A Court of Thorns and Roses

A Court of Thorns and Roses Audiolibro Audible – Edizione integrale

4,6 su 5 stelle 78.658 voti

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Dettagli prodotto

Durata 16 ore e 7 minuti
Autore Sarah J. Maas
Narratore Jennifer Ikeda
Data di pubblicazione su Audible.it 01 febbraio 2018
Editore W. F. Howes Ltd
Tipo di programma Audiobook Audible
Versione Edizione integrale
Lingua Inglese
ASIN B079JVBD5S

Recensioni clienti

4,6 su 5 stelle
4,6 su 5
78.658 valutazioni globali

Recensioni migliori da Italia

Traduci tutte le recensioni in Italiano
Recensito in Italia 🇮🇹 il 12 maggio 2019
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4,0 su 5 stelle RATING: 4 - @clodiareads on IG
Recensito in Italia 🇮🇹 il 12 maggio 2019
WARNING: THIS REVIEW IS SPOILERY

I went into this book kinda expecting to read just another boring, trivial, YA fantasy. I'm happy - you can't even imagine how much - to say that it surprised me a lot, in a positive way.
I'm not giving it five stars for a few reasons: first of all, the Faerie world is becoming a little bit too mainstream in my opinion and I would love to read about new, more original worlds. Second, I hated the romance side of this book. HATED.
This book could've been perfect - I'm not kidding - if Sarah J. Maas didn't decide to add a spoon of 50 Shades of Grey in the mixture. Why, Sarah? WHY?
If you plan on reading it, expect a lot of focus on male bodies, especially muscles, they're everywhere, in every thought of the main character and they're the main reason behind the romance, which to me sucks. Anyway, let's start with a more detailed review.

Story:
The story is nice and interesting. Everything is well explained since the beginning and it doesn't sound forced or clichè - well, at least until the romance starts. I must say that it gets a bit boring when Fayre goes to live in Prythian: all those chapters in which she basically just walks around, discovers her new home, eavesdrops conversations and hates on Tamlin without a valid reason, after a while they get annoying. Luckily it's just a phase and the story goes back to being interesting when Tamlin forces her to leave Prythian. I liked the idea of the curse, the fact that no one could actually tell Fayre what was going on and that she had to figure it out all alone. The best part is - obviously - when she gets Under the Mountain and accepts to complete three tasks in order to free Tamlin from Amarantha's curse. It kinda reminded me of The Hunger Games, but in a very different way, and I absolutely loved it. There are two main things I truly appreciated in this book: the characters have so much depth and structure, their stories are long and detailed, almost all of them feel very three-dimensional, which isn't an obvious thing (cough cough The Cruel Prince cough cough). Their actions don't feel weird or out of nowhere, there's always a clear reason behind everything. Honestly, they feel so real. I also really enjoyed Sarah's writing style: she's clearly a tell writer, which means you shouldn't expect too many descriptions, beside the necessary ones. Is this a bad thing? Not at all, at least for me. She puts in her writing the necessary details you need to understand the world you're reading about and see with your imagination's eyes what she wants you to see, but at the same time she does not extend into long-winded descriptions that make you want to skip the paragraph and move on. The only thing I have to criticize - and it's a very bad one for me - is, as I previously said, this feeling of 50 Shades wannabe. Tamlin's muscles are the main focus of Fayre’s thoughts most of the time, even when he's doing regular things, like opening a door or serving her a plate of food. Ridiculous and unnecessary.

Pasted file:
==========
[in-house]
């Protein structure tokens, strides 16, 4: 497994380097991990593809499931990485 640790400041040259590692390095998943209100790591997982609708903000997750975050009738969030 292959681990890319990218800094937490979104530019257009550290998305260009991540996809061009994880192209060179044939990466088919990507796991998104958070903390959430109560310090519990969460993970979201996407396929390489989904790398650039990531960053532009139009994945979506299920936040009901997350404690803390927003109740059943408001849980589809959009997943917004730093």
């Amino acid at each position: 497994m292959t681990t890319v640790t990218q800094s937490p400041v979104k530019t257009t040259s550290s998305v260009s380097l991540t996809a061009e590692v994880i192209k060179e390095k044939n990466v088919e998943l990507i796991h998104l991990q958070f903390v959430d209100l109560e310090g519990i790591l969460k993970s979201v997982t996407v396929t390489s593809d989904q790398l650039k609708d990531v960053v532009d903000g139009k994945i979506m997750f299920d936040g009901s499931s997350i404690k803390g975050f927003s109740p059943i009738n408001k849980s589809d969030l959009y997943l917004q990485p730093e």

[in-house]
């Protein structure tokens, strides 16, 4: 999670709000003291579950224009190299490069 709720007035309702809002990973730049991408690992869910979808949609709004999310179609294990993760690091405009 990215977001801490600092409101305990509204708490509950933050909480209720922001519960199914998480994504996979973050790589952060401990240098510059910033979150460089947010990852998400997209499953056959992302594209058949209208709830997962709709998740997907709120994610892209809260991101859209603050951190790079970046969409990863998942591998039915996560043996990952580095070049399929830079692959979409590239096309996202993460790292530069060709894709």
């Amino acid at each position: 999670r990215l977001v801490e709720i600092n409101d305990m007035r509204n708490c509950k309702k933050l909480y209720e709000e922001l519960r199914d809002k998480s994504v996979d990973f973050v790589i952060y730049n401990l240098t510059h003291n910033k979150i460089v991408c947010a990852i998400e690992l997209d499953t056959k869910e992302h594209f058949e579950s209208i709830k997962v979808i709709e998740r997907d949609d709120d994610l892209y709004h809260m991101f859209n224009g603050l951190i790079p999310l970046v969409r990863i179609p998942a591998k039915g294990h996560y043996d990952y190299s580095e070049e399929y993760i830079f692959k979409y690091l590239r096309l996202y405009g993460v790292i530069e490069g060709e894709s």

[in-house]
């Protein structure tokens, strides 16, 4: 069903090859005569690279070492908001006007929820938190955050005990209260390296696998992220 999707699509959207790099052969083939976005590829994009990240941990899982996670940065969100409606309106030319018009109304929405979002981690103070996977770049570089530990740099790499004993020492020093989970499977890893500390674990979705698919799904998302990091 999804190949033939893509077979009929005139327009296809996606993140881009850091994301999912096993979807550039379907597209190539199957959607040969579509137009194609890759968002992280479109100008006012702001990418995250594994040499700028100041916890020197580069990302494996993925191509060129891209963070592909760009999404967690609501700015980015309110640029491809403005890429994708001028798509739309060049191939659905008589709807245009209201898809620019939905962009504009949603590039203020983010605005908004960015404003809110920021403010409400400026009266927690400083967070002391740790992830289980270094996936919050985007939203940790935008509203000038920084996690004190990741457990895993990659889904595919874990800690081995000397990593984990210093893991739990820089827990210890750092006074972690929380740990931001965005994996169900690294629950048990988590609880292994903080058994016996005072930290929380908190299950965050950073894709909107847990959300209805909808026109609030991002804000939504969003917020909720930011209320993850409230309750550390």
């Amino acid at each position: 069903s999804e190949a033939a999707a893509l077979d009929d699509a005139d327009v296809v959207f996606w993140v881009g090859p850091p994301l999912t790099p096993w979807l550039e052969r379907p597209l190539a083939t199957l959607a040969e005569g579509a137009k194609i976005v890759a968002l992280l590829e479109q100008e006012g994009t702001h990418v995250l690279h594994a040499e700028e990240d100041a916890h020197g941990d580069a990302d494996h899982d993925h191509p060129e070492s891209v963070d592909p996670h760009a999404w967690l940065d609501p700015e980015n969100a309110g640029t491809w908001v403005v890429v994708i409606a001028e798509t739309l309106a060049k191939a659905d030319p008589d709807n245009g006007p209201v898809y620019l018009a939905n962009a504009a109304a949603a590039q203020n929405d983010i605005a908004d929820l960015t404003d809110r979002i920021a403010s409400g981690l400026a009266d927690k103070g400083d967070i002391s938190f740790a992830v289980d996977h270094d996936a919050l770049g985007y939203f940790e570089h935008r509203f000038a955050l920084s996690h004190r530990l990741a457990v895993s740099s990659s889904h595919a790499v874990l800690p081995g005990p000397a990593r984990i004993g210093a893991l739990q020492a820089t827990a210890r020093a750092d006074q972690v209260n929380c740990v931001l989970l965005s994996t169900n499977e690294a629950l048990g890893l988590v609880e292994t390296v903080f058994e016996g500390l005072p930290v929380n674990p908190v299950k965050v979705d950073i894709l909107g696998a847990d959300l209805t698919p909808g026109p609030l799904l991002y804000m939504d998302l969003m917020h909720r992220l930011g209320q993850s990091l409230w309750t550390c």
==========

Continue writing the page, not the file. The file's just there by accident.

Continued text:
Characters: